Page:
Rehabilitation works on the Tema Motorway in the Greater Accra Region are progressing steadily.
So far, about 90 per cent of work on the patching of potholes on the 19-kilometre project is complete.
Estimated at GH¢2.4 million, the two-year project that began in January 2018 involves the sealing of potholes with asphalt in the inner carriage of the multi-purpose highway.
The Managing Director of Sasecom Limited, contractors on the project, Mr Majeed Zakaria, who disclosed this to the Daily Graphic last Friday, said: “The motorway was riddled with so many potholes, including some that had iron rods piercing out of them at some sections, but today 90 per cent of those potholes have been sealed, making the highway more motorable.”
He said as a result of the busy nature of the road, work was usually carried out on Sundays to allow for the free flow of traffic on week days.
Use of concrete materials
Mr Zakaria explained that the company was using asphalt for the patching exercise following recommendations by the Ghana Highway Authority (GHA) that had conducted some tests on its usage on concrete roads.
He said the use of concrete would have caused much traffic on the road, since more time would be needed for the concrete to dry and become compact.
“When you use concrete to patch the motorway, you will have to wait 14 to 21 days for it to cure properly, depending on the volume of the concrete.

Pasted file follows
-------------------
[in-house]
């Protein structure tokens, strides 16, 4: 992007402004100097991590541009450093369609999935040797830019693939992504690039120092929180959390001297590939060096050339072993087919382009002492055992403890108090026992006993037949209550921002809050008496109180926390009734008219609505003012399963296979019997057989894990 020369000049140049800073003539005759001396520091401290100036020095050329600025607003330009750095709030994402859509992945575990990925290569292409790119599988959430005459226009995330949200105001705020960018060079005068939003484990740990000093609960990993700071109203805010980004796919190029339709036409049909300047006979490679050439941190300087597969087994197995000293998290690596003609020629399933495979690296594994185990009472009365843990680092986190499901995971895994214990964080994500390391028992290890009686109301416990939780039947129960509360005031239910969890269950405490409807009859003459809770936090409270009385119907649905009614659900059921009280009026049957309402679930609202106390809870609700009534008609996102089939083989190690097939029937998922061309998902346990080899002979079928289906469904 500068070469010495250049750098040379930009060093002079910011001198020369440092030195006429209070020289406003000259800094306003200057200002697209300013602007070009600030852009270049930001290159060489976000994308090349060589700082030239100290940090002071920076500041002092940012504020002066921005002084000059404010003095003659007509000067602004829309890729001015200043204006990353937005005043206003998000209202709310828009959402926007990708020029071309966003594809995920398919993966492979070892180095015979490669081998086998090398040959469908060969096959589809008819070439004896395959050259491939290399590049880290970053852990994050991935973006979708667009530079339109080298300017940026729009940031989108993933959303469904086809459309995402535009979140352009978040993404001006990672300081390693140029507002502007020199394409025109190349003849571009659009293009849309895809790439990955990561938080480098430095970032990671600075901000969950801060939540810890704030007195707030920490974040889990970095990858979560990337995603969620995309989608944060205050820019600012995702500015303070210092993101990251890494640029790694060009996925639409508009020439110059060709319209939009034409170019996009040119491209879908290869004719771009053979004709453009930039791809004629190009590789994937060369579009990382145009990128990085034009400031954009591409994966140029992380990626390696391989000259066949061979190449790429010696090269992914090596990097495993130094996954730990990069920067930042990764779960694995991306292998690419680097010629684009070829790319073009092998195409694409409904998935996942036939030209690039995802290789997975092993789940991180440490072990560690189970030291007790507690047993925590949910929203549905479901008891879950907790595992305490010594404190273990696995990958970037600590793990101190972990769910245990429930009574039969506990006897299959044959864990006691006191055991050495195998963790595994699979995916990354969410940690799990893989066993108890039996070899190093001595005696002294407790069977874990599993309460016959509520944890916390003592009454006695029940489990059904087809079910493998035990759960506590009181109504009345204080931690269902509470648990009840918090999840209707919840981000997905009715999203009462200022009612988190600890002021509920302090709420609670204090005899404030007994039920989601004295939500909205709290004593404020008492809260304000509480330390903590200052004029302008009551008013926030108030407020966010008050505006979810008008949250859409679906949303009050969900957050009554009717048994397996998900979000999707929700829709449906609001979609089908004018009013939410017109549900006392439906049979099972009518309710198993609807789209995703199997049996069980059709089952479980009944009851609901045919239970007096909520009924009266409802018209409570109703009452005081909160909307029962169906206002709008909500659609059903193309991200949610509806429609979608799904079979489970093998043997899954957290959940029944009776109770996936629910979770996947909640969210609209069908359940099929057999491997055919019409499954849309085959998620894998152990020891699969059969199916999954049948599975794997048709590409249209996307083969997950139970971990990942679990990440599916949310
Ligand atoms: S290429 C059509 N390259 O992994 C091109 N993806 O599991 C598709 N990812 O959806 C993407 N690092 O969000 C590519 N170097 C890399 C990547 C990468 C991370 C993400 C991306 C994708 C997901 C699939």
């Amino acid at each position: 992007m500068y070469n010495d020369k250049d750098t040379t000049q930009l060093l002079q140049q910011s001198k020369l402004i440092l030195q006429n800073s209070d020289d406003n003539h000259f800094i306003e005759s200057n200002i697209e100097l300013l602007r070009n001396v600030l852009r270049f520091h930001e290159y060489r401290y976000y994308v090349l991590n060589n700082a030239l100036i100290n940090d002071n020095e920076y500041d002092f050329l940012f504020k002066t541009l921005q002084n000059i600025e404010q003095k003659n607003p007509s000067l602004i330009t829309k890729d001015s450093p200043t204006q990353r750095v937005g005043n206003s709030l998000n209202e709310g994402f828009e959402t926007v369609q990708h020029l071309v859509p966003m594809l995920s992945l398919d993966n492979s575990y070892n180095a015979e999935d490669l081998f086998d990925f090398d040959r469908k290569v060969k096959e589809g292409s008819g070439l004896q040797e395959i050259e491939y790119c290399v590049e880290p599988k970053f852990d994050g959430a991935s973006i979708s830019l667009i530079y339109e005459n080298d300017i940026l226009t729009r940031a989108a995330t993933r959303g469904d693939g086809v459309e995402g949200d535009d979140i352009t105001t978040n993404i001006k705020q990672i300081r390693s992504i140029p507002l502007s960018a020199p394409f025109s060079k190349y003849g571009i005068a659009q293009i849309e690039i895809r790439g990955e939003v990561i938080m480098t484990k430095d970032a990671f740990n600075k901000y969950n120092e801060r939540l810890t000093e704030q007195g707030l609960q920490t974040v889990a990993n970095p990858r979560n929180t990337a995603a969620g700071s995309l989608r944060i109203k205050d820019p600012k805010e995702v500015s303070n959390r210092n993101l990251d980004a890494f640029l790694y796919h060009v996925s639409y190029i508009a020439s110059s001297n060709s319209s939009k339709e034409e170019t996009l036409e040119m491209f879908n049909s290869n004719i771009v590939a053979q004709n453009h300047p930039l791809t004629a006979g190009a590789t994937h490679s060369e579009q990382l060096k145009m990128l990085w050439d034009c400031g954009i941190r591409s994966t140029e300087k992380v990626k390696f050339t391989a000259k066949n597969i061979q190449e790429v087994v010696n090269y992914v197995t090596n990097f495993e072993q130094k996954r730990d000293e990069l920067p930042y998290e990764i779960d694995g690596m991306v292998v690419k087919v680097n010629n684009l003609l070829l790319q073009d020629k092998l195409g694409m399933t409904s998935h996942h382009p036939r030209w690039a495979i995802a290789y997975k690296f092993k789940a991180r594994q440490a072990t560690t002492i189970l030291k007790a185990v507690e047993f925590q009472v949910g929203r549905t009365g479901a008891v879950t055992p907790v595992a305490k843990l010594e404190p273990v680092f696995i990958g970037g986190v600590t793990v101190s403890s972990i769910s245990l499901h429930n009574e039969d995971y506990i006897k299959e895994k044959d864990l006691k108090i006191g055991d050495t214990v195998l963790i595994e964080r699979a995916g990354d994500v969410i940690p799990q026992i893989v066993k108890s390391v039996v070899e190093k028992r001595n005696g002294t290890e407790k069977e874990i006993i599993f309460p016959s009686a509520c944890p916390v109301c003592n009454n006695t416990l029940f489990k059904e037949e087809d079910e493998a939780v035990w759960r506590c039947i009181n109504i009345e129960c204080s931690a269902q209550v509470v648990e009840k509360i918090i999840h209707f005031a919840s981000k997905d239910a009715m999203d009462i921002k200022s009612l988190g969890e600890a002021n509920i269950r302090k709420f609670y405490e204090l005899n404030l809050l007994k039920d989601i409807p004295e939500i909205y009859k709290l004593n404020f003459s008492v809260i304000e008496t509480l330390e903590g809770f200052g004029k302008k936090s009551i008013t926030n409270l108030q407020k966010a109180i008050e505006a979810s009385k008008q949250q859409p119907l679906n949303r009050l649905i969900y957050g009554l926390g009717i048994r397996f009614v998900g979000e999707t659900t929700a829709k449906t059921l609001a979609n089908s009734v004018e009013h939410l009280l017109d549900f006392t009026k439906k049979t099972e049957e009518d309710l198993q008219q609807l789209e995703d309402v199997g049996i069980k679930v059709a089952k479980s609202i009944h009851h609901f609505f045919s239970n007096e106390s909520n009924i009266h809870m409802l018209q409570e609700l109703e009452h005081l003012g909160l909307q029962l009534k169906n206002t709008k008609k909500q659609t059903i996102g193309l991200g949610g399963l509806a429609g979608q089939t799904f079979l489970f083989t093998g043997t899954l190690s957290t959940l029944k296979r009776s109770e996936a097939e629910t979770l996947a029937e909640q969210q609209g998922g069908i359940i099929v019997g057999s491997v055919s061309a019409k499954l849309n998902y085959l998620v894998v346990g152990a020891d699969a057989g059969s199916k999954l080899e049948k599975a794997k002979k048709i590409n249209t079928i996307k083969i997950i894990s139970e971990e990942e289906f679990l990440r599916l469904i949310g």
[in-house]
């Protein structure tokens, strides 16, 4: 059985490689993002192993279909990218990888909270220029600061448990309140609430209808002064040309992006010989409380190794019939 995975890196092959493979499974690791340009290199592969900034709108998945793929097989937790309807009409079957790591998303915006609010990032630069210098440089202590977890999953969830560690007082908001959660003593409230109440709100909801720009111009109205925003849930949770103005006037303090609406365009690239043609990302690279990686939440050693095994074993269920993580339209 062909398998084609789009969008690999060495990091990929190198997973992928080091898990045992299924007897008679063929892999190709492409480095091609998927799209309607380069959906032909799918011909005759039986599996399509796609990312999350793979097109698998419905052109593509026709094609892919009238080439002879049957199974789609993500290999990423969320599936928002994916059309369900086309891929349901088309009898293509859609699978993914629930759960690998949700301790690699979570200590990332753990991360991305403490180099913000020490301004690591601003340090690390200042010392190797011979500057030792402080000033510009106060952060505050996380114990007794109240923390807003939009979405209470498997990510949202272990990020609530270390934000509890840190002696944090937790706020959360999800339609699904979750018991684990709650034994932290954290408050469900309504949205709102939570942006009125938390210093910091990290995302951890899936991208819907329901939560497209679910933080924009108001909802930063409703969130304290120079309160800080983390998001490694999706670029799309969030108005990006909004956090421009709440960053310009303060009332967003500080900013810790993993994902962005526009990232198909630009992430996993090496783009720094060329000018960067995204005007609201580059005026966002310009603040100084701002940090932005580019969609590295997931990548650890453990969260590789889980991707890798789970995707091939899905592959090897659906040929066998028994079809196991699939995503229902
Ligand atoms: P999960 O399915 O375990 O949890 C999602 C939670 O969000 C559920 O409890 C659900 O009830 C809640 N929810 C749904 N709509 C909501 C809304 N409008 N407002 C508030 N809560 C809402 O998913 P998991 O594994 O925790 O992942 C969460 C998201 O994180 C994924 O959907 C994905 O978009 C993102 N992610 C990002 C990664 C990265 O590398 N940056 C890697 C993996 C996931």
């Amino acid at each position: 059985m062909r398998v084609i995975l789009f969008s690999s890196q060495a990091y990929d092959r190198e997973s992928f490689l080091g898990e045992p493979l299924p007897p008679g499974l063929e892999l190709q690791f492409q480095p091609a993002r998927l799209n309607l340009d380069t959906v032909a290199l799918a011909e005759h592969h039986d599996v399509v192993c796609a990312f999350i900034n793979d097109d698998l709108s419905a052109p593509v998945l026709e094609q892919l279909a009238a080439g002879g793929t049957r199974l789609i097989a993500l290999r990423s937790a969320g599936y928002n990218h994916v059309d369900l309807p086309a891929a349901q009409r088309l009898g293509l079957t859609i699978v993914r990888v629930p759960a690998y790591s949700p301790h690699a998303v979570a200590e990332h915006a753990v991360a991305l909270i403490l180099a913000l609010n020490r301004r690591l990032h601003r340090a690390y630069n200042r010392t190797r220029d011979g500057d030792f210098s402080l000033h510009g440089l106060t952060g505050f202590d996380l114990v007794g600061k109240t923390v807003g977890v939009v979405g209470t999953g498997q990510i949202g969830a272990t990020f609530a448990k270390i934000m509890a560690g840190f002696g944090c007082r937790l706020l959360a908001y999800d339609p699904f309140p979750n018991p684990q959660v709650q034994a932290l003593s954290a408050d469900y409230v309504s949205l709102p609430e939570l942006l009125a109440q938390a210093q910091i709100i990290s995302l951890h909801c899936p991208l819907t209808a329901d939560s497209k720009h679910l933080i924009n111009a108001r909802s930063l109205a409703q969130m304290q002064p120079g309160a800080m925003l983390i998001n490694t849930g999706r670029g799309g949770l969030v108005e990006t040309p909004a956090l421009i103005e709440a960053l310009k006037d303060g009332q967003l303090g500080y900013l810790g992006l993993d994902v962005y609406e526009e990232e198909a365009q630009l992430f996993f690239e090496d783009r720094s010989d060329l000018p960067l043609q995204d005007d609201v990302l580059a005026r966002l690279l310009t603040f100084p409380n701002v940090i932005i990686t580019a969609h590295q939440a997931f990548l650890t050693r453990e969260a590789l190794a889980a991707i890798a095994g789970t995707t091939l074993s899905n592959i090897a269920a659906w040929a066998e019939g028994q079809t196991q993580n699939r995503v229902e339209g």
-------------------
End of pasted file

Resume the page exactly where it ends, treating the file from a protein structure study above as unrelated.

“And that will cause a lot of traffic jams and so the quickest way to fix it is to use asphalt. Once we put the asphalt in the potholes, we open the road up and when traffic starts moving it helps in sealing the road faster,” he added.
He said with the completion of work on a large portion of the inner carriage of the motorway, the company was now using premix to undertake surface ceiling of the potholes and trenches along the shoulders of the highway.
According to the managing director, 20 per cent of such ancillary works had been carried out and that upon completion, it would not only help preserve the main highway but also allow for emergency parking of vehicles that broke down on the motorway.
“Besides, a smooth shoulder along the motorway will allow vehicles that develop flat tyres to conveniently move away from the inner carriage to that part of the road to prevent accidents,” he added.
Some motorists on the road shared their experiences over the rehabilitation works.
“There is a vast improvement on the motorway now as the number of potholes have reduce significantly except that, there is still a dangerous bump at Community ‘8’ close to the Abattoir that often throws off motorists who are unfamiliar with the road,” a civil servant, Mr Isaac Yeboah, stated, adding, “That bump can cause damage to a car or an accident if it is not worked on.”
In the view of a businesswoman, Ms Ivy Dankwa, the authorities response to the concerns of motorists was commendedable.
She, however, entreated them to also repair the various dilapidated bridges along the road to prevent vehicles from falling into drains.